Hints that a dynamical system may lie behind the distribution of primes

In summary, the author believes that there is something deeper to the primes than what is currently known, and that it has a real impact on math and physical reality. He provides references to a Wikipedia article on statistical physics and solid state physics, which he claims can help explain the prime phenomenon.
  • #1
Playdo
88
0
http://secamlocal.ex.ac.uk/~mwatkins/zeta/NTfourier.htm"

This is along the lines of what I have suspected about the primes that there is something there that is far deeper and has a real impact on both math in general and physical reality.
 
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  • #2
- There is an even more "amazing" fact, it's proved that there is a "Harmonic model of gas" so its total partition funciton Z is equal to the riemann Zeta function..(If Bosons) and [tex] \zeta(2s) / \zeta(s) [/tex] (If Fermions).. the frecuencies of every particle (infinitely many of them) is [tex] \hbar \omega (k) = log(p_k ) [/tex] k=1,2,3,4,5,... (primes) this is called the "Riemann Gas"...
 
  • #3
Karlisbad said:
- There is an even more "amazing" fact, it's proved that there is a "Harmonic model of gas" so its total partition funciton Z is equal to the riemann Zeta function..(If Bosons) and [tex] \zeta(2s) / \zeta(s) [/tex] (If Fermions).. the frecuencies of every particle (infinitely many of them) is [tex] \hbar \omega (k) = log(p_k ) [/tex] k=1,2,3,4,5,... (primes) this is called the "Riemann Gas"...

I can't find much on that but would love to learn more do you have links to some references?
 
  • #4
:cry: :cry: Unfortunately "Playdo" i myself am stuck in this problem..:frown: :frown: you could try to learn something about "Statistical Physics" (involving partition function) at Wikipedia:confused: :confused:
 
  • #5
Karlisbad said:
:cry: :cry: Unfortunately "Playdo" i myself am stuck in this problem..:frown: :frown: you could try to learn something about "Statistical Physics" (involving partition function) at Wikipedia:confused: :confused:

So do you usually make statements of fact about things you cannot completely prove? I mean it is one thing to be armchair and point to someone elses clearly written work, but to simply say I think this is true but can't prove it. At least make an argument showing why you think it might be true or even what you really mean.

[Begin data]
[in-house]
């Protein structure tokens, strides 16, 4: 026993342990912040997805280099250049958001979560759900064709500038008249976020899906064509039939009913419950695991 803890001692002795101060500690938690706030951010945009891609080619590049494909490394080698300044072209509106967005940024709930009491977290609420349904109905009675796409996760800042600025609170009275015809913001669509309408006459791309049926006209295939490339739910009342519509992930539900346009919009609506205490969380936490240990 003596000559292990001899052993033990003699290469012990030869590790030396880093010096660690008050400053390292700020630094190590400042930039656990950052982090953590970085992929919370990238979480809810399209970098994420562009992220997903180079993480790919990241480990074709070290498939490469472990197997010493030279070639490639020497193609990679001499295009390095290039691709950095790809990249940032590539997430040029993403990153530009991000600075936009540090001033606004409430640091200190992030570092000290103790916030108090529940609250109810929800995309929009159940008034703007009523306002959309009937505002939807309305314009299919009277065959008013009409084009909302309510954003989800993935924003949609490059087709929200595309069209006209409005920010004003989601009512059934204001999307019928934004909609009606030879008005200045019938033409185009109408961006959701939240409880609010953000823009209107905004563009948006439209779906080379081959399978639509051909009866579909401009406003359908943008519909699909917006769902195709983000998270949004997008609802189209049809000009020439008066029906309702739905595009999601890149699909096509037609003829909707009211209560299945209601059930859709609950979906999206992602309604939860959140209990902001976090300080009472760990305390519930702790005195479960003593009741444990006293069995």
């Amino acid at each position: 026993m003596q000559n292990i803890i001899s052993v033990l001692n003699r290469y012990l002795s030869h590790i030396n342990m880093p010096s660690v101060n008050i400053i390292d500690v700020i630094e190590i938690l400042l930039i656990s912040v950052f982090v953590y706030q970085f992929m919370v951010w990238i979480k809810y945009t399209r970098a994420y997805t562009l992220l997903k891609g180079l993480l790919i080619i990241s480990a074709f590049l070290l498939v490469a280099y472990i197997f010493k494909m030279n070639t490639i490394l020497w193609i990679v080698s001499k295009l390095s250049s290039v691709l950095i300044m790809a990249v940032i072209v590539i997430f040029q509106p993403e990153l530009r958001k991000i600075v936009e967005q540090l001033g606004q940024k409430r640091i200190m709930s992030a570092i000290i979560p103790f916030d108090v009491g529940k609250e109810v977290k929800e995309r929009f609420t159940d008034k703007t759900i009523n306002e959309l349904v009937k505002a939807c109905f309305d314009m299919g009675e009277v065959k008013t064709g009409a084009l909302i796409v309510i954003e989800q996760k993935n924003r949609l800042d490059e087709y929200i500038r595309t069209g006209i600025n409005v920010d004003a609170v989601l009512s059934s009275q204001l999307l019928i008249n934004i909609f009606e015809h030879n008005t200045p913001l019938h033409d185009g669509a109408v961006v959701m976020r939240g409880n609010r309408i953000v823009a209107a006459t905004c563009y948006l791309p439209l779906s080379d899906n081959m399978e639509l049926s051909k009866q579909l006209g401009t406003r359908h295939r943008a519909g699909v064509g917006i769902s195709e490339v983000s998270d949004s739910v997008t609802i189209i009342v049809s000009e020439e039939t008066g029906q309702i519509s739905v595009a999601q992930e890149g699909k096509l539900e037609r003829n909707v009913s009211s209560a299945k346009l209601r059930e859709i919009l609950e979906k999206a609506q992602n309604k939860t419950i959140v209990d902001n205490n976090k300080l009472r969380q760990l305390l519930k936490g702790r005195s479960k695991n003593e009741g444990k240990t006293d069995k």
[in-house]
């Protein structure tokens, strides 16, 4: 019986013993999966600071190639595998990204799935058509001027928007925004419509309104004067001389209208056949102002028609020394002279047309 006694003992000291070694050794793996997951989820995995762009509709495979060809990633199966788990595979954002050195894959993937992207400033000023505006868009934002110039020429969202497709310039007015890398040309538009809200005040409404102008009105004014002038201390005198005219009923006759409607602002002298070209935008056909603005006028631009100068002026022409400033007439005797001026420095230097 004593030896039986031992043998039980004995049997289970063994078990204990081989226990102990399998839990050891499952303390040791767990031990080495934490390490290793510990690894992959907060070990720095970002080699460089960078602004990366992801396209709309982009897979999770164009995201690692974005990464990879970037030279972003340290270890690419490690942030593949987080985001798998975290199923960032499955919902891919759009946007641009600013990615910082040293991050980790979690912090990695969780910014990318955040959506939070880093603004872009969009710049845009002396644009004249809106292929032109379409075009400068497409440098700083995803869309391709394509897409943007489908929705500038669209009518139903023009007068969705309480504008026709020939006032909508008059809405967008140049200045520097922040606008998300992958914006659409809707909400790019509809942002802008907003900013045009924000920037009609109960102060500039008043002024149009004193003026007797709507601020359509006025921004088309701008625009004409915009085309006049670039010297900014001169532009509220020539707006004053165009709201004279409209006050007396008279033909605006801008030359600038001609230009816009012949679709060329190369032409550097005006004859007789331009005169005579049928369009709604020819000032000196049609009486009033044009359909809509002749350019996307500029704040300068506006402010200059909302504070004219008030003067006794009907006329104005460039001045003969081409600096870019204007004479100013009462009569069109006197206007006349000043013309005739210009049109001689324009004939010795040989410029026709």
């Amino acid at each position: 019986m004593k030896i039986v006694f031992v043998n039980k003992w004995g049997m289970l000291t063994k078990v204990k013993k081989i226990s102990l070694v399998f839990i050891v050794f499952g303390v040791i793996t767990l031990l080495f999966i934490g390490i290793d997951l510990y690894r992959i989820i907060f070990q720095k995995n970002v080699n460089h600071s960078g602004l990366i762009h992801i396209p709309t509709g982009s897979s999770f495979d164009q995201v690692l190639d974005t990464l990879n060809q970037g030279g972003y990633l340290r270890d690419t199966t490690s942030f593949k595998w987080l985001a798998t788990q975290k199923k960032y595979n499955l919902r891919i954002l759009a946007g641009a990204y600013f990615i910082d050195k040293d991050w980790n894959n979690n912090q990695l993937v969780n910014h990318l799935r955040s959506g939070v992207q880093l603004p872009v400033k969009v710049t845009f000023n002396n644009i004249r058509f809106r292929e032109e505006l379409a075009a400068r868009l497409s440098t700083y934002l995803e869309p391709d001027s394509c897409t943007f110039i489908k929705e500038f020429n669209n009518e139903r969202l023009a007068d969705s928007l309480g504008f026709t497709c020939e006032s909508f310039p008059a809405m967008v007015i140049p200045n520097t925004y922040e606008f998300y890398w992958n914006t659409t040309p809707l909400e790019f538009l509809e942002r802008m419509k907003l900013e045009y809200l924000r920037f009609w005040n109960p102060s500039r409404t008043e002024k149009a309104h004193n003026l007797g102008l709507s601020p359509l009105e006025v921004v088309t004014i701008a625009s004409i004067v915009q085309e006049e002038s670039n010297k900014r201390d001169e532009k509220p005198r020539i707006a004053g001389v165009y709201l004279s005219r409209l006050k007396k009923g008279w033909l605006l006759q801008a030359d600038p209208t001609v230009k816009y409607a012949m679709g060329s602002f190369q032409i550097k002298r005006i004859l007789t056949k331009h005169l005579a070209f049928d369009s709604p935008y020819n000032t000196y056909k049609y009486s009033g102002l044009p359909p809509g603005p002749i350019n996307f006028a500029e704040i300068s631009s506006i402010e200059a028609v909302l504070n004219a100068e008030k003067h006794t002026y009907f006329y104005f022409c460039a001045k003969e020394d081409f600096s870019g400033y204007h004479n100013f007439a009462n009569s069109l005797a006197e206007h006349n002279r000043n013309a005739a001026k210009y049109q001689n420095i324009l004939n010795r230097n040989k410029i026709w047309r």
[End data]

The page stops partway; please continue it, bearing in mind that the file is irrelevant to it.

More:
• #6
I think he means that he knows it's true, but doesn't know how to prove it. Example, it's a question on a homework assignment

I could be wrong though
 
  • #7
And everyone knows that a statement on a homework assignment can't possibly be incorrect!
 
  • #8
Using Solid state (i recommend you "Ashcorft & Mermin : SOlid State Physics) using the definition of Partition function and specific Heat.. I've been able to recover the Integral equation involving [tex] \pi (e^{t}) [/tex] (precisely the inverse of the k-th frequency) [tex] \omega (k) = log(p_k) [/tex] ,unfortunately this does not simplify the problem.. what i have asked is if there would be a method knowing the "Entropy" , "gibbs function" or similar ,which can be calculated knowing the partition function, and from this to get the density of states (in 1-D is just the inverse of the derivative [tex] \frac{d\omega}{dk} [/tex] multiplied by a constant, if we were able to calculate the "speed of sound " for the lattice or density of states we could calculate every prime..at the moment the only chance would be to use X-rays (if we had a portion of the Riemann gas of course) to calculate the frequencies...:redface: of course this is impossible since Riemann gas does not exist :frown:
 

Related to Hints that a dynamical system may lie behind the distribution of primes

1. What is a dynamical system in relation to the distribution of primes?

A dynamical system is a mathematical model that describes the evolution of a system over time. In the context of the distribution of primes, it refers to a system that generates the sequence of prime numbers in a predictable and deterministic way.

2. How can the distribution of primes be explained by a dynamical system?

The distribution of primes can be thought of as a pattern that emerges from a complex and dynamic system. This system involves the interaction of various mathematical concepts, such as number theory, and the behavior of prime numbers can be described using dynamical models.

3. What are some hints that suggest a dynamical system may be behind the distribution of primes?

Some of the hints include the existence of patterns in the distribution of primes, the fact that prime numbers can be generated using simple algorithms, and the relationship between prime numbers and other mathematical concepts, such as the Riemann zeta function.

4. How can studying dynamical systems help us understand the distribution of primes?

Studying dynamical systems can provide insights into the underlying mechanisms that govern the behavior of prime numbers. By analyzing the patterns and behaviors of these systems, we can gain a deeper understanding of the distribution of primes and potentially uncover new connections and relationships.

5. What are some potential applications of using dynamical systems to study the distribution of primes?

One potential application is the development of more efficient algorithms for finding and generating prime numbers, which could have practical implications in fields such as cryptography. Additionally, understanding the behavior of prime numbers could also lead to advancements in other areas of mathematics, such as number theory and algebraic geometry.

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